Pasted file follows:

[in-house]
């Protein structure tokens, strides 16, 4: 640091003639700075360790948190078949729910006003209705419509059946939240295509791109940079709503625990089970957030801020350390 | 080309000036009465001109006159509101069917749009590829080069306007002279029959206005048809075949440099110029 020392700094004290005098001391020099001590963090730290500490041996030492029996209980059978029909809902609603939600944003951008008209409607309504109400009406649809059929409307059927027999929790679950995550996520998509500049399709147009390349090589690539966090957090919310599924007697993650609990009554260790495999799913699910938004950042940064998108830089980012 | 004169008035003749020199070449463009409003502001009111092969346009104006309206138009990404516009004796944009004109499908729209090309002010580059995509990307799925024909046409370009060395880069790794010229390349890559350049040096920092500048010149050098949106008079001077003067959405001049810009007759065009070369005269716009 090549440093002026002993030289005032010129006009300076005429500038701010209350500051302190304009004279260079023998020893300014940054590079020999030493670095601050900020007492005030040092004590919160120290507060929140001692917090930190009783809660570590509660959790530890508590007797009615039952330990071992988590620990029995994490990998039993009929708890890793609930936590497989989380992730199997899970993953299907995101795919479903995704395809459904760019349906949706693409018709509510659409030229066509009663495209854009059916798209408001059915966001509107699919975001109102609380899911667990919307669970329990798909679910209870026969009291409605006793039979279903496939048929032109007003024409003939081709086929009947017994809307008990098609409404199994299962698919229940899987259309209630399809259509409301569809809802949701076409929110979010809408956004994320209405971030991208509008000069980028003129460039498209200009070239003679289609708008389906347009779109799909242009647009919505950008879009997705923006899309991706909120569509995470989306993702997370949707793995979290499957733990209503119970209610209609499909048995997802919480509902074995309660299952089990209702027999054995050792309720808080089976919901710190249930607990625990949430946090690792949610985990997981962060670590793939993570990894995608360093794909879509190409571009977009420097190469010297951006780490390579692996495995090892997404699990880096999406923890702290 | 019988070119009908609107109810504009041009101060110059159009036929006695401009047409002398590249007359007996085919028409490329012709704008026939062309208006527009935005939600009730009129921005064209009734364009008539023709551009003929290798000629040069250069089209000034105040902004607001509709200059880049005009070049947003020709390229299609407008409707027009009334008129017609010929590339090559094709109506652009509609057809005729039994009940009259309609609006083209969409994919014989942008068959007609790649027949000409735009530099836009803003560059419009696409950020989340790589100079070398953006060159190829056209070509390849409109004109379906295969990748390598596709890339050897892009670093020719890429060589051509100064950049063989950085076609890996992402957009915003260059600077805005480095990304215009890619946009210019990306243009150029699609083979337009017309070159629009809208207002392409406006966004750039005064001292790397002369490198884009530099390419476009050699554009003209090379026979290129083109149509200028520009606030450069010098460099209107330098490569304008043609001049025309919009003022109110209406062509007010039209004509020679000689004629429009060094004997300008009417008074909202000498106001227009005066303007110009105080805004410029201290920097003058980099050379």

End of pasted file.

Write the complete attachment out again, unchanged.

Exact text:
[in-house]
């Protein structure tokens, strides 16, 4: 640091003639700075360790948190078949729910006003209705419509059946939240295509791109940079709503625990089970957030801020350390 | 080309000036009465001109006159509101069917749009590829080069306007002279029959206005048809075949440099110029 020392700094004290005098001391020099001590963090730290500490041996030492029996209980059978029909809902609603939600944003951008008209409607309504109400009406649809059929409307059927027999929790679950995550996520998509500049399709147009390349090589690539966090957090919310599924007697993650609990009554260790495999799913699910938004950042940064998108830089980012 | 004169008035003749020199070449463009409003502001009111092969346009104006309206138009990404516009004796944009004109499908729209090309002010580059995509990307799925024909046409370009060395880069790794010229390349890559350049040096920092500048010149050098949106008079001077003067959405001049810009007759065009070369005269716009 090549440093002026002993030289005032010129006009300076005429500038701010209350500051302190304009004279260079023998020893300014940054590079020999030493670095601050900020007492005030040092004590919160120290507060929140001692917090930190009783809660570590509660959790530890508590007797009615039952330990071992988590620990029995994490990998039993009929708890890793609930936590497989989380992730199997899970993953299907995101795919479903995704395809459904760019349906949706693409018709509510659409030229066509009663495209854009059916798209408001059915966001509107699919975001109102609380899911667990919307669970329990798909679910209870026969009291409605006793039979279903496939048929032109007003024409003939081709086929009947017994809307008990098609409404199994299962698919229940899987259309209630399809259509409301569809809802949701076409929110979010809408956004994320209405971030991208509008000069980028003129460039498209200009070239003679289609708008389906347009779109799909242009647009919505950008879009997705923006899309991706909120569509995470989306993702997370949707793995979290499957733990209503119970209610209609499909048995997802919480509902074995309660299952089990209702027999054995050792309720808080089976919901710190249930607990625990949430946090690792949610985990997981962060670590793939993570990894995608360093794909879509190409571009977009420097190469010297951006780490390579692996495995090892997404699990880096999406923890702290 | 019988070119009908609107109810504009041009101060110059159009036929006695401009047409002398590249007359007996085919028409490329012709704008026939062309208006527009935005939600009730009129921005064209009734364009008539023709551009003929290798000629040069250069089209000034105040902004607001509709200059880049005009070049947003020709390229299609407008409707027009009334008129017609010929590339090559094709109506652009509609057809005729039994009940009259309609609006083209969409994919014989942008068959007609790649027949000409735009530099836009803003560059419009696409950020989340790589100079070398953006060159190829056209070509390849409109004109379906295969990748390598596709890339050897892009670093020719890429060589051509100064950049063989950085076609890996992402957009915003260059600077805005480095990304215009890619946009210019990306243009150029699609083979337009017309070159629009809208207002392409406006966004750039005064001292790397002369490198884009530099390419476009050699554009003209090379026979290129083109149509200028520009606030450069010098460099209107330098490569304008043609001049025309919009003022109110209406062509007010039209004509020679000689004629429009060094004997300008009417008074909202000498106001227009005066303007110009105080805004410029201290920097003058980099050379």